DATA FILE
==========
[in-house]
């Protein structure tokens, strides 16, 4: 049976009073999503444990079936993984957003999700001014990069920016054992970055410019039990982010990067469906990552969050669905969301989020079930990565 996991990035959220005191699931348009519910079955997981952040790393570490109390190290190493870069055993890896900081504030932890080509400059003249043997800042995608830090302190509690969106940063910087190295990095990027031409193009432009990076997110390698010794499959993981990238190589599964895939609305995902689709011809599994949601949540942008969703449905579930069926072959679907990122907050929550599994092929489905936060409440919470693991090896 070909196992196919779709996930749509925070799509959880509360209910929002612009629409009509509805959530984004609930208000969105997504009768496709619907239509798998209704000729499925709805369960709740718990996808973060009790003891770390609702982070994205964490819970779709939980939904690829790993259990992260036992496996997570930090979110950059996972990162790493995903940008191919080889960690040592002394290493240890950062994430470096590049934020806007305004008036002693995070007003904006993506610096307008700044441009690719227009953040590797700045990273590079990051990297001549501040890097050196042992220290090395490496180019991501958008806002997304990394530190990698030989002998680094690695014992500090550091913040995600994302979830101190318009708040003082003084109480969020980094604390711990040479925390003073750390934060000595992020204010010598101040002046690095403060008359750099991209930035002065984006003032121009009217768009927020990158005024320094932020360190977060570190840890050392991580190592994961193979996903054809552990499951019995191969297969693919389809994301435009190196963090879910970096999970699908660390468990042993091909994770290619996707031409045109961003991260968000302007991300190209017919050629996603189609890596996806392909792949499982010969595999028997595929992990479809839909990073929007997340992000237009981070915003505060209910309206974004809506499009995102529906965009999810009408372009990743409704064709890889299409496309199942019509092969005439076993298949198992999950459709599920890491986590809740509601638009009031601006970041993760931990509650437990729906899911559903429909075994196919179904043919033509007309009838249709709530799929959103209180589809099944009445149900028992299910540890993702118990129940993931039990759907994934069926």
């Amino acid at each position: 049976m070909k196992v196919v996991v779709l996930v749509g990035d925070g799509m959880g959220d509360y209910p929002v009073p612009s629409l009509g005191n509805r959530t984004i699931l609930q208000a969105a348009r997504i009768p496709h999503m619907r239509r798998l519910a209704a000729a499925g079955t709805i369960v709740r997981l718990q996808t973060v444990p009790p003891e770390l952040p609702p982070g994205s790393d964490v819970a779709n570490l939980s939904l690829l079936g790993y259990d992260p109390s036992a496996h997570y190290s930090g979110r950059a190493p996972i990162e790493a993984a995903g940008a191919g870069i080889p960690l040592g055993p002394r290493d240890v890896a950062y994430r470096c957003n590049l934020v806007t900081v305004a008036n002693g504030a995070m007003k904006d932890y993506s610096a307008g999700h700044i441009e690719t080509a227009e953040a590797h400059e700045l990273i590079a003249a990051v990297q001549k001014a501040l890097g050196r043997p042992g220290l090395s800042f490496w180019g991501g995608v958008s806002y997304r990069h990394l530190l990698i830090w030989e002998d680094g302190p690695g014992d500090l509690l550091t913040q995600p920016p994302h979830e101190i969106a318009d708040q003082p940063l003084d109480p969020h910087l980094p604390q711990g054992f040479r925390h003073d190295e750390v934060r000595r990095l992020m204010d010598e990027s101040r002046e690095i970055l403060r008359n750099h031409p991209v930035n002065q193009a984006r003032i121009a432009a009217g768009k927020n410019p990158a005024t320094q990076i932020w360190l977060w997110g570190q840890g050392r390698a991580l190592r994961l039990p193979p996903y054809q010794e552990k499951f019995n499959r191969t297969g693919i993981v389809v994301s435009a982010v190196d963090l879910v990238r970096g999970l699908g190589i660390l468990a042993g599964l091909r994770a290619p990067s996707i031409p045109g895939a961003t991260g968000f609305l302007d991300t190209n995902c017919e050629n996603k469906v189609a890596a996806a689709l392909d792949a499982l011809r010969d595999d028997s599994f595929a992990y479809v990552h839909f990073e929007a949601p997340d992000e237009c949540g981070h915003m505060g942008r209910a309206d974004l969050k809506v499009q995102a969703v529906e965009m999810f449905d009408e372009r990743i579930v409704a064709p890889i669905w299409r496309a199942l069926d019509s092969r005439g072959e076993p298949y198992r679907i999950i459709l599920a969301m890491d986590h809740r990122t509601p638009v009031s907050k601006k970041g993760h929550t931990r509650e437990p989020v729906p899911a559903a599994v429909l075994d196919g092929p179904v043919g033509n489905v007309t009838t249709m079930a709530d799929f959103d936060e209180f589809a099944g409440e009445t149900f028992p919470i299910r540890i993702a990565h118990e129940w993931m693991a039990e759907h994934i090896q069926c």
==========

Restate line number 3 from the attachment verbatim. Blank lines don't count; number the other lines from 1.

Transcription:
């Amino acid at each position: 049976m070909k196992v196919v996991v779709l996930v749509g990035d925070g799509m959880g959220d509360y209910p929002v009073p612009s629409l009509g005191n509805r959530t984004i699931l609930q208000a969105a348009r997504i009768p496709h999503m619907r239509r798998l519910a209704a000729a499925g079955t709805i369960v709740r997981l718990q996808t973060v444990p009790p003891e770390l952040p609702p982070g994205s790393d964490v819970a779709n570490l939980s939904l690829l079936g790993y259990d992260p109390s036992a496996h997570y190290s930090g979110r950059a190493p996972i990162e790493a993984a995903g940008a191919g870069i080889p960690l040592g055993p002394r290493d240890v890896a950062y994430r470096c957003n590049l934020v806007t900081v305004a008036n002693g504030a995070m007003k904006d932890y993506s610096a307008g999700h700044i441009e690719t080509a227009e953040a590797h400059e700045l990273i590079a003249a990051v990297q001549k001014a501040l890097g050196r043997p042992g220290l090395s800042f490496w180019g991501g995608v958008s806002y997304r990069h990394l530190l990698i830090w030989e002998d680094g302190p690695g014992d500090l509690l550091t913040q995600p920016p994302h979830e101190i969106a318009d708040q003082p940063l003084d109480p969020h910087l980094p604390q711990g054992f040479r925390h003073d190295e750390v934060r000595r990095l992020m204010d010598e990027s101040r002046e690095i970055l403060r008359n750099h031409p991209v930035n002065q193009a984006r003032i121009a432009a009217g768009k927020n410019p990158a005024t320094q990076i932020w360190l977060w997110g570190q840890g050392r390698a991580l190592r994961l039990p193979p996903y054809q010794e552990k499951f019995n499959r191969t297969g693919i993981v389809v994301s435009a982010v190196d963090l879910v990238r970096g999970l699908g190589i660390l468990a042993g599964l091909r994770a290619p990067s996707i031409p045109g895939a961003t991260g968000f609305l302007d991300t190209n995902c017919e050629n996603k469906v189609a890596a996806a689709l392909d792949a499982l011809r010969d595999d028997s599994f595929a992990y479809v990552h839909f990073e929007a949601p997340d992000e237009c949540g981070h915003m505060g942008r209910a309206d974004l969050k809506v499009q995102a969703v529906e965009m999810f449905d009408e372009r990743i579930v409704a064709p890889i669905w299409r496309a199942l069926d019509s092969r005439g072959e076993p298949y198992r679907i999950i459709l599920a969301m890491d986590h809740r990122t509601p638009v009031s907050k601006k970041g993760h929550t931990r509650e437990p989020v729906p899911a559903a599994v429909l075994d196919g092929p179904v043919g033509n489905v007309t009838t249709m079930a709530d799929f959103d936060e209180f589809a099944g409440e009445t149900f028992p919470i299910r540890i993702a990565h118990e129940w993931m693991a039990e759907h994934i090896q069926c």